This week’s lesson is written with my fellow LSAT teachers in mind. Trust me when I say that I feel their pain. I’ve spent the last fourteen years of my life answering questions like,
How can I improve at speed?
How can I get faster?
What can I do to finish the section?
As one of our Demon teachers put it, we get this “every class, every day, from at least one student.” Which is puzzling, since our answer never changes:
If you’re struggling to improve your LSAT score, your problem is not speed—it’s accuracy.
Unless you’re getting 15 out of 15 or 20 out of 20 correct on each section and running out of time—and maybe I’ve seen one student do this in my entire career—then your real issue is accuracy, not speed. Each question you miss is an indication of why you’re slow: You’re just not reading carefully enough. You’re not making good enough predictions. You struggle to get them right. That’s why you’re slow.
I’ll break it down one section at a time.
On RC, you’re slow because you’re not reading the passage carefully enough.
On Reading Comprehension, you’re not reading the passage carefully and aggressively enough. You “read” it, but not enough sinks in. You don’t understand the purpose of the document—in short, you don’t comprehend it. But you think speed is your issue, so you race ahead to the questions anyway, where, lo and behold, the questions seem difficult. You pat yourself on the back for narrowing the questions down to two answers, but this is actually the kiss of death. You’re between two answers because you don’t really know what the passage said. It takes you forever to answer the questions, and you miss some of the questions you do attempt. It’s slow and painful.
On LR, you’re slow because you’re not reading the passage/argument carefully enough.
On Logical Reasoning, you’re not predicting the answers at all, or not well enough. If there’s an argument, it’s probably flawed or incomplete in some way. But you didn’t attack it, so you can’t make a strong prediction when it turns out to be a Strengthen, Weaken, Flaw, or Assumption question. You’re either comparing answers to one another without knowing what you’re looking for, or you’re starting over by rereading the argument, which you should have read more carefully in the first place. If it turns out to be a Must Be True question, you haven’t connected the dots that were sitting there in plain sight waiting to be connected. Again, you’re either hopelessly comparing answers to one another or rereading the passage, or both. You miss questions because you’re essentially guessing. It’s slow and painful.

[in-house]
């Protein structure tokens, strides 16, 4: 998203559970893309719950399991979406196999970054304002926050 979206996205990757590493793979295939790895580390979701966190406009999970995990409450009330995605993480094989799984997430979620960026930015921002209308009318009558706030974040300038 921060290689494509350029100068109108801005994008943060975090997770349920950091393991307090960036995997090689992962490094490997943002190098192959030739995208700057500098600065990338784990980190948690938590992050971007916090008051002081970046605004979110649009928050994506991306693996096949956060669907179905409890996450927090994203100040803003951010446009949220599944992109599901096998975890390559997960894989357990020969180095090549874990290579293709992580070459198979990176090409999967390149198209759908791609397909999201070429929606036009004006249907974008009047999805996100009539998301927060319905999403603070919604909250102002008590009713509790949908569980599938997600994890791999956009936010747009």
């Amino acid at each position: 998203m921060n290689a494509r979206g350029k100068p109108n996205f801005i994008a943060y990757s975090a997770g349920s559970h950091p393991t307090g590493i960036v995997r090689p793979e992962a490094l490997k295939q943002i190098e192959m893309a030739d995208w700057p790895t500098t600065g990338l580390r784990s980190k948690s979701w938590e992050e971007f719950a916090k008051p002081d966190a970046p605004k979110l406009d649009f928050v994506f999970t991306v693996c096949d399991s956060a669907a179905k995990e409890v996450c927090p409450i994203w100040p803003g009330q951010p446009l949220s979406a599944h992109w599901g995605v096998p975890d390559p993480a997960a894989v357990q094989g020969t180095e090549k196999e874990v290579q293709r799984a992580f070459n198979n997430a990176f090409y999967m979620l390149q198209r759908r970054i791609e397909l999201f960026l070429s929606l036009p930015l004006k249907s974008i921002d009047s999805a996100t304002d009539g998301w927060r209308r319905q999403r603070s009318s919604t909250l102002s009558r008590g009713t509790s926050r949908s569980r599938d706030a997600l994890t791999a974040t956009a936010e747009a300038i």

On LG, you’re slow because you’re missing opportunities to make inferences/worlds.
On Logic Games, you jump into the questions before fully considering the setup and rules. You don’t connect the rules to each other, even when two rules mention the same variable, so you don’t make inferences that are begging to be made. You don’t make worlds, or you half-ass them when you do. Instead, you panic and start brute forcing the questions, missing bountiful opportunities to solve the systems first; you grind out one question at a time instead of harvesting them by the bucketful.
Stop asking your teachers how to speed up. Instead, ask a better question.
If you really want to improve—and I can’t for the life of me figure out why you’re in LSAT class otherwise—then you need to stop asking “how do I go faster” and instead ask questions that will deepen your understanding. Not “how do I go faster on games.” Instead, “this game took me too long—did I miss a shortcut?” Not “how do I finish the sections on LR.” Instead, “this LR question was a doozy. Was there a more efficient way to nail it?” Not “how do I start getting to the fourth passage on RC.” Instead, “I found this passage difficult—why didn’t I comprehend it?”
In all cases, you need to slow down and go deeper if you want to find the shortcut to the correct answer. Students are incredibly resistant to this idea. I can’t tell you how many times students have asked me about an LR question, for example, and when I start attacking the argument they interrupt me with “but I really just want to know about the difference between B and D!” which is a total waste of time, since the answer was obvious and predictable from a proper understanding of the argument. It’s the same everywhere: On RC, students want to talk about answer choices when they didn’t predict the main point. On LG, students want to talk about the fourth game in the section, when their real problem came from an inefficient approach to games one, two, and/or three.
We appreciate every student, and we especially appreciate your questions. But here at LSAT Demon, “how do I speed up” will always be met with “first, slow the F down.”
At LSAT Demon, we’re about real understanding. This test is easier than you think. But you have to slow down to see the shortcuts. The less you think about speed, the faster you will eventually go. Stop asking about speed, and instead humble yourself by asking a substantive question.